The panel examining the September 11, 2001 terrorist attacks says poor communication
among rescue workers hindered efforts to save people inside the World Trade Center.
The commission's staff presented a detailed, almost minute-by-minute account
of the rescue efforts as the panel opened two days of hearings in New York
Commission staff members showed dramatic videotaped testimony from firefighters,
police and civilians who evacuated the Trade Center's twin 110-story towers
before they collapsed.
Fire chiefs who were inside the North Tower said they were unaware the South
Tower had collapsed just before 10 in the morning that Tuesday.
The report says that when the chiefs decided the North Tower should be evacuated,
many rescue workers did not hear the command because they were using different
radio channels or did not have radios at all.
It says none of the evacuation orders mentioned that the South Tower had
collapsed, and that rescue workers in the north building "lacked a sense of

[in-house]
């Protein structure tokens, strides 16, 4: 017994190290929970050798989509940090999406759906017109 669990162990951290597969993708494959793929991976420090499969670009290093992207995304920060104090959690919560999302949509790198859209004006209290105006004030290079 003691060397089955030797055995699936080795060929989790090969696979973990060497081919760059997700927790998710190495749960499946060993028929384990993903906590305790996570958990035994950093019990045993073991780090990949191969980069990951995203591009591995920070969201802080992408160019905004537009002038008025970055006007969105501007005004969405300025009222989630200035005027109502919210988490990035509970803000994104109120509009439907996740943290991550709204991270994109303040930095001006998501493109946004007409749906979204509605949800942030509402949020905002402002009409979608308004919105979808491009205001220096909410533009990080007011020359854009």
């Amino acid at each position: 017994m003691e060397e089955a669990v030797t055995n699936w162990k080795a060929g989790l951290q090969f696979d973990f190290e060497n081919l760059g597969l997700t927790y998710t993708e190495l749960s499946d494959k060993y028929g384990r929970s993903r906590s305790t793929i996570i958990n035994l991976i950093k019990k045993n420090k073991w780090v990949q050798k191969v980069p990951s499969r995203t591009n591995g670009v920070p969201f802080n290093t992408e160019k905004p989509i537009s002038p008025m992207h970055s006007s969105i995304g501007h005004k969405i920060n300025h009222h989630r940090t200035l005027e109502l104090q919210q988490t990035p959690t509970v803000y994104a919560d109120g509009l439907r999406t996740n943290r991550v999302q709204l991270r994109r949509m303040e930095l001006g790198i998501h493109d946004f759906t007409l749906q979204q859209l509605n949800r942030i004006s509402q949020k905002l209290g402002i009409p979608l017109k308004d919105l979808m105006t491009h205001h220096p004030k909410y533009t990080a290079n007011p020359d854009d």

urgency" to vacate.
Hijacked airliners were flown into the towers, killed 2,749 people in all,
including more than 300 firefighters.
The panel's report says a civilian in the South Tower's upper floors had
warned an emergency phone operator that the building was starting to collapse,
but that the operator did not get the right message across to police.
It says a helicopter pilot warned that the North Tower appeared ready to
fall, but that there was no way to get this information to the chiefs inside.
After the report, the commission began hearing testimony from New York's
current and former police and fire commissioners.
During a second day of hearings Wednesday, the panel will hear from former
New York Mayor Rudolph Giuliani, his successor Michael Bloomberg, and Homeland
Security Secretary Thomas Ridge.
This is the eleventh set of public hearings the commission has held since
it began its work a year ago. The commission is set to issue its final report